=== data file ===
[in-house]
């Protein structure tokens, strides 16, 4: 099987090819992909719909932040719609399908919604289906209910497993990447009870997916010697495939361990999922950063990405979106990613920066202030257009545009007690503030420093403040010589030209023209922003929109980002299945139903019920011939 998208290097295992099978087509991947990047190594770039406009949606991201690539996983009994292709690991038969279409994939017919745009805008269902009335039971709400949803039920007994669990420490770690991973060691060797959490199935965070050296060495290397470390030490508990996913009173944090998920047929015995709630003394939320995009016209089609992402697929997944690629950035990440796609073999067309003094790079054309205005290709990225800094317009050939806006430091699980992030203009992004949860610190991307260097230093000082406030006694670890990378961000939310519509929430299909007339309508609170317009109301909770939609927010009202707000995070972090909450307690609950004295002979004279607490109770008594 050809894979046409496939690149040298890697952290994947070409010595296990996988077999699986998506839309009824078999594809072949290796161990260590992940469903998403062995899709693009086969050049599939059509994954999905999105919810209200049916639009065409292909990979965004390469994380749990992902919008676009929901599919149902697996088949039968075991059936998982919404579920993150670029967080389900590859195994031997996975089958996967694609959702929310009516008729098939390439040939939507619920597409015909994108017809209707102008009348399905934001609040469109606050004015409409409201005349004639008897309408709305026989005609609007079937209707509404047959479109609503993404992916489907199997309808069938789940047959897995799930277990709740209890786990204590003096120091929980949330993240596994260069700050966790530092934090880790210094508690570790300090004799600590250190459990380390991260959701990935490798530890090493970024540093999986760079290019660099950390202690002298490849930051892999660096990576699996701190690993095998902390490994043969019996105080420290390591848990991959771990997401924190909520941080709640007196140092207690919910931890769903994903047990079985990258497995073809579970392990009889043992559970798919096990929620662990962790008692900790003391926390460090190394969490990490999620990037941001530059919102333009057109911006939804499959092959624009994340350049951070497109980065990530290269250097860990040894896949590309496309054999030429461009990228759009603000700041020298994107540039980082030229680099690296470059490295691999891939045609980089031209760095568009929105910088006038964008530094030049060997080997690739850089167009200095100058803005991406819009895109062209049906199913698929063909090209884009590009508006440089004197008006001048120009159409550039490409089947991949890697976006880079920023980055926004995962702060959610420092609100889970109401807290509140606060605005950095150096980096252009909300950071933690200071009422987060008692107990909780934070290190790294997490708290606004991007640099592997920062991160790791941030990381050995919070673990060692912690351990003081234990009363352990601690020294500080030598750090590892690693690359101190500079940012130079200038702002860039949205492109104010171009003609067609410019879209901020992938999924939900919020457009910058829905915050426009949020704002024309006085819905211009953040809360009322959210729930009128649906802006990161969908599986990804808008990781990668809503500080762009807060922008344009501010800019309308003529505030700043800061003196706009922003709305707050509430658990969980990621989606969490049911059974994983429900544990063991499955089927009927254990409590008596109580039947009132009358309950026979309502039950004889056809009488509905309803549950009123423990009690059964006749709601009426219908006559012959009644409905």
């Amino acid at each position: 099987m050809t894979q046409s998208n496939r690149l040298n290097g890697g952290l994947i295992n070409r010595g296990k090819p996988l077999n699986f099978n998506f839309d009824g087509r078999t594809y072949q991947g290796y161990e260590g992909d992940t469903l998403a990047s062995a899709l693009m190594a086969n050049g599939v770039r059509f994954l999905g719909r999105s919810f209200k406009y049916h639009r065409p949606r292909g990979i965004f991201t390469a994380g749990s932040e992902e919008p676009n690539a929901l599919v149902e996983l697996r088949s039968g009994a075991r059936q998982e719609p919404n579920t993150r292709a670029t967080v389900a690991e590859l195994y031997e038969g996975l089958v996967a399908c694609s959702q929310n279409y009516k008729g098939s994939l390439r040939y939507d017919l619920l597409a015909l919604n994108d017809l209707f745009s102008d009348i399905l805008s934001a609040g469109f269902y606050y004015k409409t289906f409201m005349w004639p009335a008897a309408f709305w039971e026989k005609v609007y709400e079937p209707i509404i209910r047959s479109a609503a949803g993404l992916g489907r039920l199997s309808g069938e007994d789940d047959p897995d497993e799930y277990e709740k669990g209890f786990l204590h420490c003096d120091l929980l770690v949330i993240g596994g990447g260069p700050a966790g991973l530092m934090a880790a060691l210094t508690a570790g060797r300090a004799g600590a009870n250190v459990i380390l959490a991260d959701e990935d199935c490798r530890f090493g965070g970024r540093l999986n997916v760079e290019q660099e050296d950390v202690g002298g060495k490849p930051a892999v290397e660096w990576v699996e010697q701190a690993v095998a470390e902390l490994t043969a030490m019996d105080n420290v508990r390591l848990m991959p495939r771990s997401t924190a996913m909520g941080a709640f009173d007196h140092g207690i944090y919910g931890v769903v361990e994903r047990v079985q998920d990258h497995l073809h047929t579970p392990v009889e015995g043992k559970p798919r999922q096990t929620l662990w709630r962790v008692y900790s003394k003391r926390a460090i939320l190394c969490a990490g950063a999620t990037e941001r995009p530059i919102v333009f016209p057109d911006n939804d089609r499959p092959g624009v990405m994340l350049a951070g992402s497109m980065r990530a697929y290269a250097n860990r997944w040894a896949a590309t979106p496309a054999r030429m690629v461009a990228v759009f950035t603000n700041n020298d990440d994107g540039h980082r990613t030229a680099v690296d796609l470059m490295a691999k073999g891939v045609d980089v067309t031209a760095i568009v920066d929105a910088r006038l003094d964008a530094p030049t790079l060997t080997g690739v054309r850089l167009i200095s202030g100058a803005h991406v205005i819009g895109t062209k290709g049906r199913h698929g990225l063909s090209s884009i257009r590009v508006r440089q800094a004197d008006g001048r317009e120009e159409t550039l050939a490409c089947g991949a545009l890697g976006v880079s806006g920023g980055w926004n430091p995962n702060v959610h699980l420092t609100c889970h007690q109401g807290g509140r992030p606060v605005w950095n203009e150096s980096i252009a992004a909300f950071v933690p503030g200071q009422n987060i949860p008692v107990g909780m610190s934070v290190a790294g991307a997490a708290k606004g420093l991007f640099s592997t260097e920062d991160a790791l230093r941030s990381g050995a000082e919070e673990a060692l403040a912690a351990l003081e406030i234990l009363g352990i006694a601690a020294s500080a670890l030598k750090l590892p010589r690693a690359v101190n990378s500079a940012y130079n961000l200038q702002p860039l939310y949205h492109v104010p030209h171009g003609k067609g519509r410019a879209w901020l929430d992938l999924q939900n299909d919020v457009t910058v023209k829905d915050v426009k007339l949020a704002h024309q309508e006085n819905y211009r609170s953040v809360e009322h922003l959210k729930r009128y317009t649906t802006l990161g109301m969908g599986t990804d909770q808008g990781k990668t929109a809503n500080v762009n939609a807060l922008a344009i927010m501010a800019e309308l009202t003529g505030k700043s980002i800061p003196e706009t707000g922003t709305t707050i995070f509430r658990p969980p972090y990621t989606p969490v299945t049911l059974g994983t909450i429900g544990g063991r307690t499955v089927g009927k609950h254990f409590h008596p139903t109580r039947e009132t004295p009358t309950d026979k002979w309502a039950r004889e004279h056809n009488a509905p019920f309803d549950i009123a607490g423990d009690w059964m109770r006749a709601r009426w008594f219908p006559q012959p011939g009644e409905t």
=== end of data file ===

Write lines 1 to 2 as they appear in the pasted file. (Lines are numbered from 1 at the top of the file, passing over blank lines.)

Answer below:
[in-house]
């Protein structure tokens, strides 16, 4: 099987090819992909719909932040719609399908919604289906209910497993990447009870997916010697495939361990999922950063990405979106990613920066202030257009545009007690503030420093403040010589030209023209922003929109980002299945139903019920011939 998208290097295992099978087509991947990047190594770039406009949606991201690539996983009994292709690991038969279409994939017919745009805008269902009335039971709400949803039920007994669990420490770690991973060691060797959490199935965070050296060495290397470390030490508990996913009173944090998920047929015995709630003394939320995009016209089609992402697929997944690629950035990440796609073999067309003094790079054309205005290709990225800094317009050939806006430091699980992030203009992004949860610190991307260097230093000082406030006694670890990378961000939310519509929430299909007339309508609170317009109301909770939609927010009202707000995070972090909450307690609950004295002979004279607490109770008594 050809894979046409496939690149040298890697952290994947070409010595296990996988077999699986998506839309009824078999594809072949290796161990260590992940469903998403062995899709693009086969050049599939059509994954999905999105919810209200049916639009065409292909990979965004390469994380749990992902919008676009929901599919149902697996088949039968075991059936998982919404579920993150670029967080389900590859195994031997996975089958996967694609959702929310009516008729098939390439040939939507619920597409015909994108017809209707102008009348399905934001609040469109606050004015409409409201005349004639008897309408709305026989005609609007079937209707509404047959479109609503993404992916489907199997309808069938789940047959897995799930277990709740209890786990204590003096120091929980949330993240596994260069700050966790530092934090880790210094508690570790300090004799600590250190459990380390991260959701990935490798530890090493970024540093999986760079290019660099950390202690002298490849930051892999660096990576699996701190690993095998902390490994043969019996105080420290390591848990991959771990997401924190909520941080709640007196140092207690919910931890769903994903047990079985990258497995073809579970392990009889043992559970798919096990929620662990962790008692900790003391926390460090190394969490990490999620990037941001530059919102333009057109911006939804499959092959624009994340350049951070497109980065990530290269250097860990040894896949590309496309054999030429461009990228759009603000700041020298994107540039980082030229680099690296470059490295691999891939045609980089031209760095568009929105910088006038964008530094030049060997080997690739850089167009200095100058803005991406819009895109062209049906199913698929063909090209884009590009508006440089004197008006001048120009159409550039490409089947991949890697976006880079920023980055926004995962702060959610420092609100889970109401807290509140606060605005950095150096980096252009909300950071933690200071009422987060008692107990909780934070290190790294997490708290606004991007640099592997920062991160790791941030990381050995919070673990060692912690351990003081234990009363352990601690020294500080030598750090590892690693690359101190500079940012130079200038702002860039949205492109104010171009003609067609410019879209901020992938999924939900919020457009910058829905915050426009949020704002024309006085819905211009953040809360009322959210729930009128649906802006990161969908599986990804808008990781990668809503500080762009807060922008344009501010800019309308003529505030700043800061003196706009922003709305707050509430658990969980990621989606969490049911059974994983429900544990063991499955089927009927254990409590008596109580039947009132009358309950026979309502039950004889056809009488509905309803549950009123423990009690059964006749709601009426219908006559012959009644409905």